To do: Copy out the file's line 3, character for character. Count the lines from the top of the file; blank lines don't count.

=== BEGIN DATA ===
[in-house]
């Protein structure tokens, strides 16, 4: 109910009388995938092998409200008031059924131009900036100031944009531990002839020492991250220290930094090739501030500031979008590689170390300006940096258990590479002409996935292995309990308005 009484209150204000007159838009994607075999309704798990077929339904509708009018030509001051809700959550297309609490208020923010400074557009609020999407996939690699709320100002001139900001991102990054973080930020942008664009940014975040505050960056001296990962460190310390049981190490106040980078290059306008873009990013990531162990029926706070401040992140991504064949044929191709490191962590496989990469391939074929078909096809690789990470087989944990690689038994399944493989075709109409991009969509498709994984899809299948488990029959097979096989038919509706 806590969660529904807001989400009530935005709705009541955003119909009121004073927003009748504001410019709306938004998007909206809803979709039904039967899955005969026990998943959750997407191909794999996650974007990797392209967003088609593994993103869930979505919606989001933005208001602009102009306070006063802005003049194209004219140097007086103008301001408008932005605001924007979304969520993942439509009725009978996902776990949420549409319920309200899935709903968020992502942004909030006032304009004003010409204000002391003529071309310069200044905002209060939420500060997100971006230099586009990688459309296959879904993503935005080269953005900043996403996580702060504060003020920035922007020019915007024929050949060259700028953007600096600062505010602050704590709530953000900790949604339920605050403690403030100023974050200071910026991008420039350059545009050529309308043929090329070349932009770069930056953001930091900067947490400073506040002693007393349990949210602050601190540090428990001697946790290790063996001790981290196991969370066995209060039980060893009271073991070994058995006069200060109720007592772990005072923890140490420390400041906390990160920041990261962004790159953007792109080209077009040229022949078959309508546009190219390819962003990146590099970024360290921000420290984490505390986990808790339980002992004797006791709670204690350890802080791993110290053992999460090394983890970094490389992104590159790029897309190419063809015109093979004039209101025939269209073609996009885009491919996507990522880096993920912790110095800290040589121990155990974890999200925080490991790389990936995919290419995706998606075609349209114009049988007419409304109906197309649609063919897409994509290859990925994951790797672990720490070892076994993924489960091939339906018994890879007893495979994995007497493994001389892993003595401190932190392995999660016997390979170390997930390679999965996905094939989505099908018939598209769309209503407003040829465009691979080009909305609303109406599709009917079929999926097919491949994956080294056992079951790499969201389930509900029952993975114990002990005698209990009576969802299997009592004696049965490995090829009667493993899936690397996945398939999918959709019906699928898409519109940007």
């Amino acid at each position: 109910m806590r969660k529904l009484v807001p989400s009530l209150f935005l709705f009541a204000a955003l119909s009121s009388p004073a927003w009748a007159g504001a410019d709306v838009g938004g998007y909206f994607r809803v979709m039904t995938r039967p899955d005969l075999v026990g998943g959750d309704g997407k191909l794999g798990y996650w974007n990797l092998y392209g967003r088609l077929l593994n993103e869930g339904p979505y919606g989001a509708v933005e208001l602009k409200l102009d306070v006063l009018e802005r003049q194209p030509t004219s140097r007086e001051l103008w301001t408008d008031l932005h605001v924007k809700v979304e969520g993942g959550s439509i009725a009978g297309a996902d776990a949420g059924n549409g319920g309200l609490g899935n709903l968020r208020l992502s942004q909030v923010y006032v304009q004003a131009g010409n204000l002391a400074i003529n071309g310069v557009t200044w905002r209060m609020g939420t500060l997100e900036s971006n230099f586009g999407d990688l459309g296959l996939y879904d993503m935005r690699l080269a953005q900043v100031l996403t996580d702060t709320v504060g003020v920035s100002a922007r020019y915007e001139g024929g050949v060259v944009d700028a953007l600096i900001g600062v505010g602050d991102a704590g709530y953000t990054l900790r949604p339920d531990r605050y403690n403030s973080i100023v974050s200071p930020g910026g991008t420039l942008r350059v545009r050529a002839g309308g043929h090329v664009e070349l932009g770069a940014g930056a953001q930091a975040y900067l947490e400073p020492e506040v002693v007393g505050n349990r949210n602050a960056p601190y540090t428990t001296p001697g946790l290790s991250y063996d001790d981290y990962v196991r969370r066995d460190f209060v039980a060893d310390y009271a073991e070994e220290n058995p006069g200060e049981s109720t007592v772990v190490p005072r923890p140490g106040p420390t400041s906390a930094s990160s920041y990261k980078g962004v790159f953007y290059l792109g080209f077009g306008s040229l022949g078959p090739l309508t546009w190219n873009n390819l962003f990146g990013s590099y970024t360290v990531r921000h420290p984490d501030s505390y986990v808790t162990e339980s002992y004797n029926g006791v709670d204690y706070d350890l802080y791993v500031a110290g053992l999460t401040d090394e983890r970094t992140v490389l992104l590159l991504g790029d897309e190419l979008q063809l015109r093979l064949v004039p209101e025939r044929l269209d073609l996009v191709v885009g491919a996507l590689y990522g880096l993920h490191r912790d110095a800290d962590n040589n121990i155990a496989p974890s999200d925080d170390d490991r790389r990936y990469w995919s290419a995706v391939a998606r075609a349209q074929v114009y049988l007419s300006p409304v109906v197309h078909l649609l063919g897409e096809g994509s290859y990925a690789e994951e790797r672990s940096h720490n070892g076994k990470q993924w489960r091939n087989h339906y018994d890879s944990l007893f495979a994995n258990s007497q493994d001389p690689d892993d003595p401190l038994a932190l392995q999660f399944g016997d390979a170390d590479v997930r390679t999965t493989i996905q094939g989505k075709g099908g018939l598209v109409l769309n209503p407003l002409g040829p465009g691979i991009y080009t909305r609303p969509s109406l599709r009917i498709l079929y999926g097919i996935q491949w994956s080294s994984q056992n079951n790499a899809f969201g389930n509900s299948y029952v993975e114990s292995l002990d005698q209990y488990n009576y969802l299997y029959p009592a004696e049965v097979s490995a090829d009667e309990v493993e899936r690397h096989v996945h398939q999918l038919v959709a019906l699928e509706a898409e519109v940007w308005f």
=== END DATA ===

């Amino acid at each position: 109910m806590r969660k529904l009484v807001p989400s009530l209150f935005l709705f009541a204000a955003l119909s009121s009388p004073a927003w009748a007159g504001a410019d709306v838009g938004g998007y909206f994607r809803v979709m039904t995938r039967p899955d005969l075999v026990g998943g959750d309704g997407k191909l794999g798990y996650w974007n990797l092998y392209g967003r088609l077929l593994n993103e869930g339904p979505y919606g989001a509708v933005e208001l602009k409200l102009d306070v006063l009018e802005r003049q194209p030509t004219s140097r007086e001051l103008w301001t408008d008031l932005h605001v924007k809700v979304e969520g993942g959550s439509i009725a009978g297309a996902d776990a949420g059924n549409g319920g309200l609490g899935n709903l968020r208020l992502s942004q909030v923010y006032v304009q004003a131009g010409n204000l002391a400074i003529n071309g310069v557009t200044w905002r209060m609020g939420t500060l997100e900036s971006n230099f586009g999407d990688l459309g296959l996939y879904d993503m935005r690699l080269a953005q900043v100031l996403t996580d702060t709320v504060g003020v920035s100002a922007r020019y915007e001139g024929g050949v060259v944009d700028a953007l600096i900001g600062v505010g602050d991102a704590g709530y953000t990054l900790r949604p339920d531990r605050y403690n403030s973080i100023v974050s200071p930020g910026g991008t420039l942008r350059v545009r050529a002839g309308g043929h090329v664009e070349l932009g770069a940014g930056a953001q930091a975040y900067l947490e400073p020492e506040v002693v007393g505050n349990r949210n602050a960056p601190y540090t428990t001296p001697g946790l290790s991250y063996d001790d981290y990962v196991r969370r066995d460190f209060v039980a060893d310390y009271a073991e070994e220290n058995p006069g200060e049981s109720t007592v772990v190490p005072r923890p140490g106040p420390t400041s906390a930094s990160s920041y990261k980078g962004v790159f953007y290059l792109g080209f077009g306008s040229l022949g078959p090739l309508t546009w190219n873009n390819l962003f990146g990013s590099y970024t360290v990531r921000h420290p984490d501030s505390y986990v808790t162990e339980s002992y004797n029926g006791v709670d204690y706070d350890l802080y791993v500031a110290g053992l999460t401040d090394e983890r970094t992140v490389l992104l590159l991504g790029d897309e190419l979008q063809l015109r093979l064949v004039p209101e025939r044929l269209d073609l996009v191709v885009g491919a996507l590689y990522g880096l993920h490191r912790d110095a800290d962590n040589n121990i155990a496989p974890s999200d925080d170390d490991r790389r990936y990469w995919s290419a995706v391939a998606r075609a349209q074929v114009y049988l007419s300006p409304v109906v197309h078909l649609l063919g897409e096809g994509s290859y990925a690789e994951e790797r672990s940096h720490n070892g076994k990470q993924w489960r091939n087989h339906y018994d890879s944990l007893f495979a994995n258990s007497q493994d001389p690689d892993d003595p401190l038994a932190l392995q999660f399944g016997d390979a170390d590479v997930r390679t999965t493989i996905q094939g989505k075709g099908g018939l598209v109409l769309n209503p407003l002409g040829p465009g691979i991009y080009t909305r609303p969509s109406l599709r009917i498709l079929y999926g097919i996935q491949w994956s080294s994984q056992n079951n790499a899809f969201g389930n509900s299948y029952v993975e114990s292995l002990d005698q209990y488990n009576y969802l299997y029959p009592a004696e049965v097979s490995a090829d009667e309990v493993e899936r690397h096989v996945h398939q999918l038919v959709a019906l699928e509706a898409e519109v940007w308005f």